April 2018: Student plans haircut for charity after brother is diagnosed with leukaemia

A TEENAGER whose younger brother has been diagnosed with leukaemia is having her waist-length hair cut to make a wig.

Bryony Booth’s six-year-old brother Harrison has spent the last five weeks at Royal Manchester Children’s Hospital receiving chemotherapy and steroids to help him battle the cancer.

The Year 9 student at Haslingden High School, wants to raise money for Ronald McDonald Charities because her family has stayed in the accommodation provided by the charity while Harrison has been on Ward 84.

After Easter, her 21 inch plait will be cut in front of her school friends and sent to the Little Princess Trust to make wigs for children undergoing treatment for cancer.

It was at the end of February half term when Harrison, a pupil at St Veronica’s RC Primary, Helmshore, was diagnosed with Acute Lymphoblastic Leukaemia (ALL).

The family were staying in County Durham with their Nan and Grandad at the time.

After receiving blood and platelet transfusions in Newcastle to stabilise him, Harrison was transferred to Manchester and since then the family’s life has been turned upside down.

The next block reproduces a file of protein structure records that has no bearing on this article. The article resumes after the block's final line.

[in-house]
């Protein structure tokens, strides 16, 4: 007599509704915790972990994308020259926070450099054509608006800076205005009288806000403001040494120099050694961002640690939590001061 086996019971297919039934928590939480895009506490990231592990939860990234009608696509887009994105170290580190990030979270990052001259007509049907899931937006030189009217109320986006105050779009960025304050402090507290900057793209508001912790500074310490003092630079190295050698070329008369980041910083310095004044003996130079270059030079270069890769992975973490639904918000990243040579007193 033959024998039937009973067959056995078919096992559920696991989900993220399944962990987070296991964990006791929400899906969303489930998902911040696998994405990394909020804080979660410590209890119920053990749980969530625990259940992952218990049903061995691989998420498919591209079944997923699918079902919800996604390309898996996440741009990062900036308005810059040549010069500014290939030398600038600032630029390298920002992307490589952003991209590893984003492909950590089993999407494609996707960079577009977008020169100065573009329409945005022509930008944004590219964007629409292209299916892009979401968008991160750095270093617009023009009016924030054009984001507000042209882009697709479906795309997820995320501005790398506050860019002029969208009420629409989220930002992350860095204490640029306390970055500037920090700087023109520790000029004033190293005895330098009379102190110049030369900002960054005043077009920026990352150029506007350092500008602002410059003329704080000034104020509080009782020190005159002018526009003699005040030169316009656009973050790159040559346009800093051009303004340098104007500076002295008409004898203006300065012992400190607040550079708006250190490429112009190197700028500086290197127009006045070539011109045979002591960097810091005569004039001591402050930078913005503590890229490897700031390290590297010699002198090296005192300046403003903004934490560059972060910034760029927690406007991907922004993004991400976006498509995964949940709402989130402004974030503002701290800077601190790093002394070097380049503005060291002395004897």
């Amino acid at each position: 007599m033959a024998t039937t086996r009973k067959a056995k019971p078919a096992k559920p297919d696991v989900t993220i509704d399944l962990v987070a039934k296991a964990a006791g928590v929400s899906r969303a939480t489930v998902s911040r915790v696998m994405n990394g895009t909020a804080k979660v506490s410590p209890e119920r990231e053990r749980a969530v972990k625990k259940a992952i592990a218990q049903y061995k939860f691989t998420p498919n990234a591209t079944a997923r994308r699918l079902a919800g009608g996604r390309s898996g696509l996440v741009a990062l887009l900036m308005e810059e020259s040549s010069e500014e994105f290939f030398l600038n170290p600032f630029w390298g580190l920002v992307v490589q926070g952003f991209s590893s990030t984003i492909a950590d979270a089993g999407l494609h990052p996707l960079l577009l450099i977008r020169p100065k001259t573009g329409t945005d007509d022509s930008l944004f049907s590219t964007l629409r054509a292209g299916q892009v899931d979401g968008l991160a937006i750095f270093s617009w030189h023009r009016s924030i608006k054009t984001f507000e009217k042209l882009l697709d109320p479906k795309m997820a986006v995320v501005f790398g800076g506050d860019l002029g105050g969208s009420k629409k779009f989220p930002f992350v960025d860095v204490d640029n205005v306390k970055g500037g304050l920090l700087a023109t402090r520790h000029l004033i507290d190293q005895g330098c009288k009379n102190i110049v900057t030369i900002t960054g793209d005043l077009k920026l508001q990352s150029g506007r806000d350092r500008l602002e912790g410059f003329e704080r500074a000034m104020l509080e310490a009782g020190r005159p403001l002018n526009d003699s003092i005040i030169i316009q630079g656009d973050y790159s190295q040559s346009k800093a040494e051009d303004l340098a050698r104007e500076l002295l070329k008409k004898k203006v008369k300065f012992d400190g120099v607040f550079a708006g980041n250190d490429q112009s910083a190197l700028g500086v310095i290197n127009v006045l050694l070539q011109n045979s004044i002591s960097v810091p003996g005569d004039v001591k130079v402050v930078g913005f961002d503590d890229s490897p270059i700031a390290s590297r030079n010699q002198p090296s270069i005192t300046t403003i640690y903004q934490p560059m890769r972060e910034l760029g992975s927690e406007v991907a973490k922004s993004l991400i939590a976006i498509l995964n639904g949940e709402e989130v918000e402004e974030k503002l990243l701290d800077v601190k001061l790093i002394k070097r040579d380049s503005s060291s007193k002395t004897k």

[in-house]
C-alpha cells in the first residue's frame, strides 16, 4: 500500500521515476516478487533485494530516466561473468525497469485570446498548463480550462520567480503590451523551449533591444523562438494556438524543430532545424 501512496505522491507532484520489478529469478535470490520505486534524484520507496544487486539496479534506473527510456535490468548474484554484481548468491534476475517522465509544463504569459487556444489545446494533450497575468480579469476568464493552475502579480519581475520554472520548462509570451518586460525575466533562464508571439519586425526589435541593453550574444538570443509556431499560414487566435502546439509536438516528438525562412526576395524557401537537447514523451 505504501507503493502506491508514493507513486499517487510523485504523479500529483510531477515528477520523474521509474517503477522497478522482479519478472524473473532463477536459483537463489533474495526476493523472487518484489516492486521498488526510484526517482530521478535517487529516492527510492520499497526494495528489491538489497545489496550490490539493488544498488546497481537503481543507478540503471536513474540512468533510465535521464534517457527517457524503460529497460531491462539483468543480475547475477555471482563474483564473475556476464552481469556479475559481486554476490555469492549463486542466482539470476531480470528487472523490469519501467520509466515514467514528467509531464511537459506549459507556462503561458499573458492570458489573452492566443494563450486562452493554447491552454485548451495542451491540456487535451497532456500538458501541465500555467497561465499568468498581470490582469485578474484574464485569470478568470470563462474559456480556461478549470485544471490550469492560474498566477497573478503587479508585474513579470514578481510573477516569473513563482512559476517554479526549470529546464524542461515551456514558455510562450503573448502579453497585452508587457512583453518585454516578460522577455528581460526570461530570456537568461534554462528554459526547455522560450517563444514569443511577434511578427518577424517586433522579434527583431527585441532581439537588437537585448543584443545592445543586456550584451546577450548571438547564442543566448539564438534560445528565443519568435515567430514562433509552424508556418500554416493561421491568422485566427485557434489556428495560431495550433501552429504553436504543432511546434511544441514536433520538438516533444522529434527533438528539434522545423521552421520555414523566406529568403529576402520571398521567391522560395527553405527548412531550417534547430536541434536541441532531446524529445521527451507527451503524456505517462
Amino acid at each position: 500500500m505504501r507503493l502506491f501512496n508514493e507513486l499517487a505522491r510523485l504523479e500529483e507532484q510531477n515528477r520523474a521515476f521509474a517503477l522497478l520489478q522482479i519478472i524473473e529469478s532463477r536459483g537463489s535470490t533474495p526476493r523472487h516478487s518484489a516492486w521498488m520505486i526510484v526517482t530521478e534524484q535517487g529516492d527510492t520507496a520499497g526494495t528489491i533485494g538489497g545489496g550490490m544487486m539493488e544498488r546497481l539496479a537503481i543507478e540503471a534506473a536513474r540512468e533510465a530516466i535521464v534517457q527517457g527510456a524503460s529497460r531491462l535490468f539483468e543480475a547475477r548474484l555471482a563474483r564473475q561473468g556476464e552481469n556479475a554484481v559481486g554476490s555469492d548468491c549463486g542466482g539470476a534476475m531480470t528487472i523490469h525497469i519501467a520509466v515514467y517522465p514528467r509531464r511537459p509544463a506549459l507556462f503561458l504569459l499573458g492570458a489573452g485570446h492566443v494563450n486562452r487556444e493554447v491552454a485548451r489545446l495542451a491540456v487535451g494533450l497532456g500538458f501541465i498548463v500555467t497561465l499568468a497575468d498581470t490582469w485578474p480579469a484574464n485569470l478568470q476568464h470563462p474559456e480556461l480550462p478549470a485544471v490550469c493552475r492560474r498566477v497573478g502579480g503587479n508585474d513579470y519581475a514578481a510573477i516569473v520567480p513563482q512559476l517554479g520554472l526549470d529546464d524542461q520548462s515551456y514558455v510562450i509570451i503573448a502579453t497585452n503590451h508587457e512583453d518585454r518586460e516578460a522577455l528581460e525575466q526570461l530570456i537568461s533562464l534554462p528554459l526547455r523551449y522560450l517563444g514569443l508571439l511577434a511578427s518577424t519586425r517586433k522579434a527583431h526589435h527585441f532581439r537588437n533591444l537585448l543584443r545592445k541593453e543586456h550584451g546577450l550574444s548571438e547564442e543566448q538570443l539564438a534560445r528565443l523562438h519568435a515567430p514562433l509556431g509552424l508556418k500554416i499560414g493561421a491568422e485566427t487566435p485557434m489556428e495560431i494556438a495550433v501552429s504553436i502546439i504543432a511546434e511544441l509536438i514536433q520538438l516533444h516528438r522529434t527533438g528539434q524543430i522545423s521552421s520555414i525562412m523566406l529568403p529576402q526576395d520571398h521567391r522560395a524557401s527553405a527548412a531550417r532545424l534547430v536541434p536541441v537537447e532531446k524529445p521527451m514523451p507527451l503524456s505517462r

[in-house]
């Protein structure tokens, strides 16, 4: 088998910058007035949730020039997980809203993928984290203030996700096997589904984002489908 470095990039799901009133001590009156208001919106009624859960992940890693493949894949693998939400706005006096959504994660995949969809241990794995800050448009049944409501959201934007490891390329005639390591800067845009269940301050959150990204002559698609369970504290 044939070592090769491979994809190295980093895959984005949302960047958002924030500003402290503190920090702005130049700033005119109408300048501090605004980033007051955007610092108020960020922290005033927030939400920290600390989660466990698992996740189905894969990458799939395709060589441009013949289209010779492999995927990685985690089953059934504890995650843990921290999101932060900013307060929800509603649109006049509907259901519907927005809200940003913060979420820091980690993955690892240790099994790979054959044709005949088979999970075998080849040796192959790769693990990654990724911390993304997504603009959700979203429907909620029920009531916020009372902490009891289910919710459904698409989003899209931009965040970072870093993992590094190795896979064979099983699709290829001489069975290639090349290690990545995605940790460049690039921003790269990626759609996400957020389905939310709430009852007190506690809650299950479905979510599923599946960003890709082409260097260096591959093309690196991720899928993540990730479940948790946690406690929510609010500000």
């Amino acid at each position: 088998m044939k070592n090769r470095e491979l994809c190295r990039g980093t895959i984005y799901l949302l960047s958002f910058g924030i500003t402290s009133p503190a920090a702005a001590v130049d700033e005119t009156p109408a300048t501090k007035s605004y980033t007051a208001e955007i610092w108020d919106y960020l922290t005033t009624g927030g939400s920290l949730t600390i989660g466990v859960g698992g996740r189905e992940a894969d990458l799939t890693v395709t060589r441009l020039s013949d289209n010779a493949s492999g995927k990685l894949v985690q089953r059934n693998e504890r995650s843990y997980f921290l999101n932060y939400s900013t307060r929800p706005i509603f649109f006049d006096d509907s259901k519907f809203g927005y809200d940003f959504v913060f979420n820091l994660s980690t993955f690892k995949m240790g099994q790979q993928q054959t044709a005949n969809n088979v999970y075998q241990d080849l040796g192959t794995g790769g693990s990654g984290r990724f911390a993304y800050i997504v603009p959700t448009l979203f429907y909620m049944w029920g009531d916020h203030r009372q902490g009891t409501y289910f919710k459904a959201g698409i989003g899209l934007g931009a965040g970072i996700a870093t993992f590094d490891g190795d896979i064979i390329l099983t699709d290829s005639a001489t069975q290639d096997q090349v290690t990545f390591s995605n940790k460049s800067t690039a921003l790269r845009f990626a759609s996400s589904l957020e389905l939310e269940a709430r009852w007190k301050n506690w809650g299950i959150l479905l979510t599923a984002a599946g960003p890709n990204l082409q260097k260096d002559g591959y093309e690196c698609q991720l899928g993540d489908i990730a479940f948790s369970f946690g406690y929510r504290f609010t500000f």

His parents Richard and Catherine run Broadway Childminding in Helmshore, but with Harrison in the hospital one of them has had to stay with him full time.

The family, including eight-year-old Alexander, have visited whenever possible.

Bryony, 13, said: “It has been hard having our family separated, but we have managed to spend every weekend together thanks to Ronald McDonald House.

“My mum has been taught how to give him his medicine and feed him using a tube in his nose so he can come home when he is stable, but he will have to go back to hospital every week for chemotherapy.

“He gets really upset about having his picture taken because he has lost his hair.

“My dad has previously done the Macmillan Brave the Shave and wanted to support Harrison by shaving his head again, but Harrison didn’t want him to do it.

“He agreed for me to do it because I am only having my hair cut short. When I was seven or eight I had my hair cut to shoulder-length and have been growing it ever since. This will be the first time I have had it so short.”

Harrison will be given intensive treatment over the next six months and then a more gentle ‘maintenance’ treatment for three years. He will then need regular check-ups for many years to come. Bryony is planning to have her hair cut in front of her year group after Easter.